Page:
2008-05-24 / Editorials & Letters

Bowling Green 'watchdog' finds little sunshine

Editor:

In my last letter, I discussed the Medicare reimbursement check, the health insurance and total compensation package issues for Bowling Green Township Trustees. This time I want to focus on how our township GOB's discuss these sort of issues.

Ohio law requires that all public business be fully deliberated in a public forum. That simply means it has to be done in an announced open public meeting. If you want more details just search for "Ohio Sunshine Laws" on the internet.

Once I became more involved in local government, I started to pay more attention to how things are being done, or as in our case, how things are being kept hidden. A good example of this is the whole issue of health insurance and Medicare reimbursement. These expenditures eat up a large portion of our township's budget, but for the last few years I have heard very little discussion at the public table about these issues. I did hear a lot of driffle about "we don't blow money needlessly" and "we don't have money for that" or "we are the poorest township on the county" etc. But had it not been for "Mr. Watchdog" digging around, asking questions and formally requesting documents, I would bet 99% of township residents would not have any idea what is going on. the people would not even be aw

Now since some people might think I'm too harsh and negative, I will first compliment Jersey Township, another Licking County township. They actually advertised a "special" public meeting, just to discuss health insurance recently. I attended and came away very pleased with their efforts to "openly" work towards lowering their costs. One of the trustees actually requested a representative from the Ohio Public Entity Consortium (a non-profit organization that groups small and medium entities to negotiate cost discounts and benefit packages) come to discuss ways to obtain cheaper insurance coverage. They even had a formal "vote" on whether to allow the representative from the Ohio Insurance Services Agency to follow through and provide them with the data. What a novel idea!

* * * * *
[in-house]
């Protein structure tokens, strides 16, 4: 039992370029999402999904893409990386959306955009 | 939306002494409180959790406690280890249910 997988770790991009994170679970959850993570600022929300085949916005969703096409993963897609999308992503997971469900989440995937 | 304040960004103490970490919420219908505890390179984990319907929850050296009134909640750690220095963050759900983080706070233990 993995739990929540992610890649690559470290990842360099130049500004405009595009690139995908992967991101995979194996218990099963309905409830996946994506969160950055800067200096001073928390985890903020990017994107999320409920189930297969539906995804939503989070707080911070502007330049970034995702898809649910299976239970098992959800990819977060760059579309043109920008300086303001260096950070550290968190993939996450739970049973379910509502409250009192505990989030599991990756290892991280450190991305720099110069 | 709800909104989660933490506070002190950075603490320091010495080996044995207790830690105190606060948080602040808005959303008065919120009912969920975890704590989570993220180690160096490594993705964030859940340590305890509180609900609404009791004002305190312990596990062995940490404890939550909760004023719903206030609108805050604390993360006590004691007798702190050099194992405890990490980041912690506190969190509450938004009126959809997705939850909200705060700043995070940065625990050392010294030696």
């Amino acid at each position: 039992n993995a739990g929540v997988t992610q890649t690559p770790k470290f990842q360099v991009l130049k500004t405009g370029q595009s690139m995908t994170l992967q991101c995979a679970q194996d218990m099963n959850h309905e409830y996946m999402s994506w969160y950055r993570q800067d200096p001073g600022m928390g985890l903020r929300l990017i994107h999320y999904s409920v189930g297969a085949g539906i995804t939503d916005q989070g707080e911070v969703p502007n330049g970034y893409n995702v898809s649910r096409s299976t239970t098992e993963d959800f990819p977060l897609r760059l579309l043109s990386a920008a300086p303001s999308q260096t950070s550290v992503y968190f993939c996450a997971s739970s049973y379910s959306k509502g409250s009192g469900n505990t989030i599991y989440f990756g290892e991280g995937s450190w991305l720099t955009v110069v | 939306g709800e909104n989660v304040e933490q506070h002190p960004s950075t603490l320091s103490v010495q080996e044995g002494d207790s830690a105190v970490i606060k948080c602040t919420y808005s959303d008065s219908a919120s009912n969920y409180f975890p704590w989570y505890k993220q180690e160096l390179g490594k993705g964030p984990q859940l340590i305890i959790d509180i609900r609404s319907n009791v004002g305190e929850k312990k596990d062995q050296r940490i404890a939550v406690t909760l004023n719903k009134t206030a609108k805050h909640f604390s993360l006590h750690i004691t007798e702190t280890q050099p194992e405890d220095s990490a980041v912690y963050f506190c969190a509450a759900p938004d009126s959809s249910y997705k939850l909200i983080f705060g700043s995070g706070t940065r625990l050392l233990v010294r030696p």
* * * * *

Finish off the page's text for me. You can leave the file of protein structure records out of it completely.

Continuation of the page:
In our case, our local GOB`s would rather not even discuss this issue in any regular or organizational meeting. The most you normally hear is at the annual organizational meeting, where you hear "lets keep it as it was," but no details are shared or discussed.

Last year, after our fiscal officertold trustees that the cost is going up about $500 a month, due to one of the trustees' age (yes, age is a major factor in insurance costs) is when I really started think about this issue and asked more questions. What happened next was quite amazing! Our fiscal officertook it upon herself to just switch insurance carriers in mid year! When you look at the dollars alone, this was actually a good move and in my opinion should have been done much sooner. But my beef is that there were no public discussion about the pros and cons, let alone a formal vote on this issue. One has to wonder how the fiscal officeralone can take this action, without any sort of deliberations or any formal vote at the public table?

When I inquired, I was told was that "the insurance is exactly the same, except for the cost." Basically I guess they believe that this then allows action to be taken without any sort of public discussion, let alone a formal vote by the trustees. Mind you, we are talking about "changing a contract" with a company that provides a service to all township officials. I have written a letter to trustees about this issue; it can be seen on the township website (www. bowlinggreentownship.com). But as usual, there still hasn't been any public discussion about this at the table yet. If it were not for Trustee Chorpenning, my letter likely would have never even been read and obviously not placed on the website for anyone to read.

What makes this even more amazing is that months after this change was made, I requested copies of the specific health plan package brochures, so as to verify the "exactly the same" comment. But the documents were not available. It took several more months and written requests, to finally get a copy of the "new" plan brochure. That one had Trustee Chorpenning's name on the last page. I asked him if he had ever gotten his copy; he told me that he had just received it. At this time it was over eight months since the insurance coverage was changed! So let's see, the fiscal officerdecides to make a change in contract, which affects all officials. There is essentially no public deliberation and at least one of the trustees was not even provided with the plan brochure (which is the contract & spells out the actual benefit details) until I staredt to ask for plan documents many months later!

So ask yourself, is this the sort of OPEN government you expect to have? There are many more instances of issues that were never discussed in an open meeting, which is a clear violation of the law. I plan on detailing some of these in future letters, so stay tuned. Will Kern Bowling Green Township

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